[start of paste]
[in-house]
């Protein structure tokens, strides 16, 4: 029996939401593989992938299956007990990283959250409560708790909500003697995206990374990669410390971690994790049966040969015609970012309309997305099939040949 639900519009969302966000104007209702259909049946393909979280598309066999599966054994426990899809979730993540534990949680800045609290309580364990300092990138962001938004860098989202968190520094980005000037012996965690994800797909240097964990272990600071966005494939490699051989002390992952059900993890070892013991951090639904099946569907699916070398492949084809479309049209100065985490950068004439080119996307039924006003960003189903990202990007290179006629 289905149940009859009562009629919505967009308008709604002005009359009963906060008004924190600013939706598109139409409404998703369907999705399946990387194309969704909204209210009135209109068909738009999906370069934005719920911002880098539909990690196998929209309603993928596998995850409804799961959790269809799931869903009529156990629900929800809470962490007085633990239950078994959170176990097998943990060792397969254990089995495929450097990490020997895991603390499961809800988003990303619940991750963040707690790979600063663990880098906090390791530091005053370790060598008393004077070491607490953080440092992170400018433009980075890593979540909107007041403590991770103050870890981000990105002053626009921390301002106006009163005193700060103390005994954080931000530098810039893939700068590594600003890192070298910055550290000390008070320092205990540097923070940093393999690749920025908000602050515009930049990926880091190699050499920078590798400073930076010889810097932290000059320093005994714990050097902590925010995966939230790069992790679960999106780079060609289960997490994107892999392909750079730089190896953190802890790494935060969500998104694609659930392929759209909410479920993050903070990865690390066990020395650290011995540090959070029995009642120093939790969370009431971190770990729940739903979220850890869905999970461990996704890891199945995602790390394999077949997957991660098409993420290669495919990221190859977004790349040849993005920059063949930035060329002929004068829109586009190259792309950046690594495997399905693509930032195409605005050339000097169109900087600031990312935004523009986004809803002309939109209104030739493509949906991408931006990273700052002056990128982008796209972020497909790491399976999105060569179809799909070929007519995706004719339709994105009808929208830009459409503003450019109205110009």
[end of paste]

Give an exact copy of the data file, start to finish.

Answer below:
[in-house]
């Protein structure tokens, strides 16, 4: 029996939401593989992938299956007990990283959250409560708790909500003697995206990374990669410390971690994790049966040969015609970012309309997305099939040949 639900519009969302966000104007209702259909049946393909979280598309066999599966054994426990899809979730993540534990949680800045609290309580364990300092990138962001938004860098989202968190520094980005000037012996965690994800797909240097964990272990600071966005494939490699051989002390992952059900993890070892013991951090639904099946569907699916070398492949084809479309049209100065985490950068004439080119996307039924006003960003189903990202990007290179006629 289905149940009859009562009629919505967009308008709604002005009359009963906060008004924190600013939706598109139409409404998703369907999705399946990387194309969704909204209210009135209109068909738009999906370069934005719920911002880098539909990690196998929209309603993928596998995850409804799961959790269809799931869903009529156990629900929800809470962490007085633990239950078994959170176990097998943990060792397969254990089995495929450097990490020997895991603390499961809800988003990303619940991750963040707690790979600063663990880098906090390791530091005053370790060598008393004077070491607490953080440092992170400018433009980075890593979540909107007041403590991770103050870890981000990105002053626009921390301002106006009163005193700060103390005994954080931000530098810039893939700068590594600003890192070298910055550290000390008070320092205990540097923070940093393999690749920025908000602050515009930049990926880091190699050499920078590798400073930076010889810097932290000059320093005994714990050097902590925010995966939230790069992790679960999106780079060609289960997490994107892999392909750079730089190896953190802890790494935060969500998104694609659930392929759209909410479920993050903070990865690390066990020395650290011995540090959070029995009642120093939790969370009431971190770990729940739903979220850890869905999970461990996704890891199945995602790390394999077949997957991660098409993420290669495919990221190859977004790349040849993005920059063949930035060329002929004068829109586009190259792309950046690594495997399905693509930032195409605005050339000097169109900087600031990312935004523009986004809803002309939109209104030739493509949906991408931006990273700052002056990128982008796209972020497909790491399976999105060569179809799909070929007519995706004719339709994105009808929208830009459409503003450019109205110009």